Molecular Biology

, Volume 53, Issue 3, pp 379–383 | Cite as

Multiple Interactions of the Oct-1 (POU2F1) Transcription Factor with PORE and MORE Sites

  • A. G. StepchenkoEmail author
  • S. G. Georgieva
  • E. V. Pankratova


The Oct-1 (POU2F1) transcription factor is one of the most important regulatory proteins in humans and other mammals. An increase in Oct-1 aids the resistance to oxidative and cytotoxic stresses and radiation exposure. A high level of Oct-1 is found in many human tumors and correlates with low survival. Oct-1 interacts with its binding sites as a monomer, a homodimer, or a multimer. The nucleotide sequence of the Oct-1 binding site determines the character of interaction and the conformation of Oct-1 on target DNA, thus influencing the binding of Oct-1 co-repressors and co-activators. Nucleotide substitutions were introduced in all positions of the PORE and MORE sequences and tested for effect on the Oct-1 capability of forming monomeric and dimeric DNA–protein complexes. The position and nature of nucleotide substitutions were found to affect the type of Oct-1 binding to DNA. Several substitutions suppressed the formation of dimers, while others stimulated the process. Certain nucleotide substitutions completely prevented the binding of both monomers and dimers. The Oct-1 concentration in the cell is another factor that affects the character of DNA–protein interactions. Based on the results, the nature and affinity of interaction with Oct-1 is possible to predict from the nucleotide sequence for PORE and MORE sites of the human genome.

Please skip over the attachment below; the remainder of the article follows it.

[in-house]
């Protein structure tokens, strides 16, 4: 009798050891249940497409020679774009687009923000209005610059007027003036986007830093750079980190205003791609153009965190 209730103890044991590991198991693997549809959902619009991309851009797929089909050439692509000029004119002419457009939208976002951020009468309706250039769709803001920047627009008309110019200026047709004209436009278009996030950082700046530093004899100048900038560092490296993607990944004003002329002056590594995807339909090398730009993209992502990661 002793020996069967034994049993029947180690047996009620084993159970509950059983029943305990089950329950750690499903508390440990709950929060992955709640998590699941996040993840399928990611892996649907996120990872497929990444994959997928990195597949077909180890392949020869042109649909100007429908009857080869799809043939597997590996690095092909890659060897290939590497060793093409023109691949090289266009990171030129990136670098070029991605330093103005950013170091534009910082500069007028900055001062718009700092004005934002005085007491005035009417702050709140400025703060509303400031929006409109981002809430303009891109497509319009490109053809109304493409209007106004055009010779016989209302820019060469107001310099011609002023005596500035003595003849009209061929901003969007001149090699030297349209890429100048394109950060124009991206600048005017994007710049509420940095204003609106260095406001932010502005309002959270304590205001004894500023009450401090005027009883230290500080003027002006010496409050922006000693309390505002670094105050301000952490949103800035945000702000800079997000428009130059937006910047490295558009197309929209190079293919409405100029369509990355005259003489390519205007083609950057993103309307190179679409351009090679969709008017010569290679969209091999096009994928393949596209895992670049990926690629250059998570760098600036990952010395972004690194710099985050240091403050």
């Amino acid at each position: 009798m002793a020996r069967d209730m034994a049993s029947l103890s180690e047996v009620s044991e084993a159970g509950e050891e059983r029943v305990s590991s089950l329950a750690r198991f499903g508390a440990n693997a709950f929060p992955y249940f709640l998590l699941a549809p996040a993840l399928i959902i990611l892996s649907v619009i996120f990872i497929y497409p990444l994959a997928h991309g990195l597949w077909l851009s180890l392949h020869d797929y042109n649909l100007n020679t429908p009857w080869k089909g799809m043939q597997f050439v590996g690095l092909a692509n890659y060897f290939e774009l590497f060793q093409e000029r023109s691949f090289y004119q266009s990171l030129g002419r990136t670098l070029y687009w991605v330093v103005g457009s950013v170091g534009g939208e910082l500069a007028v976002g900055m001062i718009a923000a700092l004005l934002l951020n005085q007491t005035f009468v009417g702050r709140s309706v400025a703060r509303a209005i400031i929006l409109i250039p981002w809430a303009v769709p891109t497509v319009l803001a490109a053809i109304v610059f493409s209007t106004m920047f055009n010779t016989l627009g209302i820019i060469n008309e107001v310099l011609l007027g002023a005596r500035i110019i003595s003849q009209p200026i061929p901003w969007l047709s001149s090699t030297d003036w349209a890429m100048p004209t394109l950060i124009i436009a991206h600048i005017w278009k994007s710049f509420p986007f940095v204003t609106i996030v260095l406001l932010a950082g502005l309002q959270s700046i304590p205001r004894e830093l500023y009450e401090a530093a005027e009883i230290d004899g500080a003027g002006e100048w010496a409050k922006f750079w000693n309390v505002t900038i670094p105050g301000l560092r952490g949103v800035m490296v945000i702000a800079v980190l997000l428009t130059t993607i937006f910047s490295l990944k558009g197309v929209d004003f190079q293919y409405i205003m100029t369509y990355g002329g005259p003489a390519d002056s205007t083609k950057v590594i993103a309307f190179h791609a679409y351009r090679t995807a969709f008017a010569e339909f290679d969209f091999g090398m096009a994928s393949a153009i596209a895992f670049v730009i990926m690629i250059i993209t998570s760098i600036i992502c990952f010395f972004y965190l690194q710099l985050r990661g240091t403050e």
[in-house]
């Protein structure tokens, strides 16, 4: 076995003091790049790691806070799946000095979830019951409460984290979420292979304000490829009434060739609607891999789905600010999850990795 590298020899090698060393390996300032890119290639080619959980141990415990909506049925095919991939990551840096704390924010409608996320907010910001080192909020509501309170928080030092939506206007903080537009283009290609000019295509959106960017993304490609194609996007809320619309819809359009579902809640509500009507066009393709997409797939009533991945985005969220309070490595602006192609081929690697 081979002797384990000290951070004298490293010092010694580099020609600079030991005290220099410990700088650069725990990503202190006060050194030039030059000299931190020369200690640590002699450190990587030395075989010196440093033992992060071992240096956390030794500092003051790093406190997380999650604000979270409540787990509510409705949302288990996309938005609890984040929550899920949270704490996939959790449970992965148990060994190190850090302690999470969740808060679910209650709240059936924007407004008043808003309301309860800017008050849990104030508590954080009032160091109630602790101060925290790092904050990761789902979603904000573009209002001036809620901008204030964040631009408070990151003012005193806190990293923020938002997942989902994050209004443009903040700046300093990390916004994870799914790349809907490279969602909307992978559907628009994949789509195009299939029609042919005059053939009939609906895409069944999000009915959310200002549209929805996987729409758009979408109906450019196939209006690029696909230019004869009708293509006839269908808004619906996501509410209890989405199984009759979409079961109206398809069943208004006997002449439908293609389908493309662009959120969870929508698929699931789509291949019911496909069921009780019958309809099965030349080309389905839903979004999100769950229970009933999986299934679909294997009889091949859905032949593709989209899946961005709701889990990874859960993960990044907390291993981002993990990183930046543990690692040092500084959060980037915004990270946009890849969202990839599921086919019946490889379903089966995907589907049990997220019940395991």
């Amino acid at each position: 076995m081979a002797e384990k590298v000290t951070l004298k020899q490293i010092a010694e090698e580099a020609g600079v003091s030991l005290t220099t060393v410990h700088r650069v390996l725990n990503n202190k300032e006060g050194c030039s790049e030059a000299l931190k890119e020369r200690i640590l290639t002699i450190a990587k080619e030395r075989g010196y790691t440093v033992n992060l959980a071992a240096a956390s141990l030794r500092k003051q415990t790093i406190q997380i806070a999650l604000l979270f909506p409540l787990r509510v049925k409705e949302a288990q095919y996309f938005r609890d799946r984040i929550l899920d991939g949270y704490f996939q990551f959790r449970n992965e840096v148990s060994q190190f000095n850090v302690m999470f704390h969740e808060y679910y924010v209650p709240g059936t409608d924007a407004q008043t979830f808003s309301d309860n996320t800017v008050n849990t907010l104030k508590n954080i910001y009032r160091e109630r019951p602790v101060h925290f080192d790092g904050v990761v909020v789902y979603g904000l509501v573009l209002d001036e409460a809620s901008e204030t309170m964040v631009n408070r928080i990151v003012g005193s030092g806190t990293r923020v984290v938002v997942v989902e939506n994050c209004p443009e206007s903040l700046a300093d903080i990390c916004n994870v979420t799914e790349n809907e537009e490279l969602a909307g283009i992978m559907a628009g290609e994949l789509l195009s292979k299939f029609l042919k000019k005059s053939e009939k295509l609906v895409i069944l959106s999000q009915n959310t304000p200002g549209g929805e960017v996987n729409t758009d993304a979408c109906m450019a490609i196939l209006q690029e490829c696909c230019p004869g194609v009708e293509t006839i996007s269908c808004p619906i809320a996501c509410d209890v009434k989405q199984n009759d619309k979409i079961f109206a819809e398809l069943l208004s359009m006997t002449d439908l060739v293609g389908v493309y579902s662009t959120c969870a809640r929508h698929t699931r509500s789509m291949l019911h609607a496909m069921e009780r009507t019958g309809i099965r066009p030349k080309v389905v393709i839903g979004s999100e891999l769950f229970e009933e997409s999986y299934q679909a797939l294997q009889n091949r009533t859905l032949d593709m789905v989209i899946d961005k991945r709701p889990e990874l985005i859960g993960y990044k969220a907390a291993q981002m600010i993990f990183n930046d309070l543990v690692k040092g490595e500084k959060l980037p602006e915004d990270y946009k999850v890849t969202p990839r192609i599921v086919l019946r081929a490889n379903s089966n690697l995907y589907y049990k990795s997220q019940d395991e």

Oct-1 (POU2F1 ) transcription factor DNA–protein interaction transcription regulation 



  1. 1.
    Kang J., Gemberling M., Nakamura M., Whitby F.G., Handa H., Fairbrother W.G., Tantin D. 2009. A general mechanism for transcription regulation by Oct1 and Oct4 in response to genotoxic and oxidative stress. Genes Dev. 23, 208–222.CrossRefGoogle Scholar
  2. 2.
    Xiao S., Liao S., Zhou Y., Jang B., Li Y., Xue M. 2014. High expression of octamer transcription factor 1 in cervical cancer. Oncol. Lett. 7, 1889–1894.CrossRefGoogle Scholar
  3. 3.
    Maddox J., Shakya A., South S., Shelton D., Andersen J.N., Chidester S., Kang J., Gligorich K.M., Jones D., Spangrude G.J., Welm B.E., Tantin D. 2012. Transcription factor Oct1 is a somatic and cancer stem cell determinant. PLoS Genet. 8, e1003048. CrossRefGoogle Scholar
  4. 4.
    Wang Y.P., Song G.H., Chen J., Xiao C., Li C., Zhong L., Sun X., Wang Z.W., Deng G.L., Yu F.D., Xue Y.M., Tang H.M., Peng Z.H., Wang X.L. 2016. Elevated Oct-1 participates in colon tumorigenesis and independently predicts poor prognoses of colorectal cancer patients. Tumor Biol. 37, 3247–3255.CrossRefGoogle Scholar
  5. 5.
    Pankratova E.V., Stepchenko A.G., Krylova I.D., Portseva T.N., Georgieva S.G. 2018. The regulatory interplay between Oct-1 isoforms contributes to hematopoiesis and the isoforms imbalance correlates with a malignant transformation of B cells. Oncotarget. 9, 29892–29905.CrossRefGoogle Scholar
  6. 6.
    Kang J., Shakya A., Tantin D. 2009. Stem cells, stress, metabolism and cancer: A drama in two Octs. Trends Biochem. Sci. 34, 491–499.CrossRefGoogle Scholar
  7. 7.
    Yang J., Muller-Immergluck M.M., Seipel K., Janson L., Westin G., Schaffner W., Pettersson U. 1991. Both Oct-1 and Oct-2A contain domains which can activate the ubiquitously expressed U2 snRNA genes. EMBO J. 10, 2291–2296.CrossRefGoogle Scholar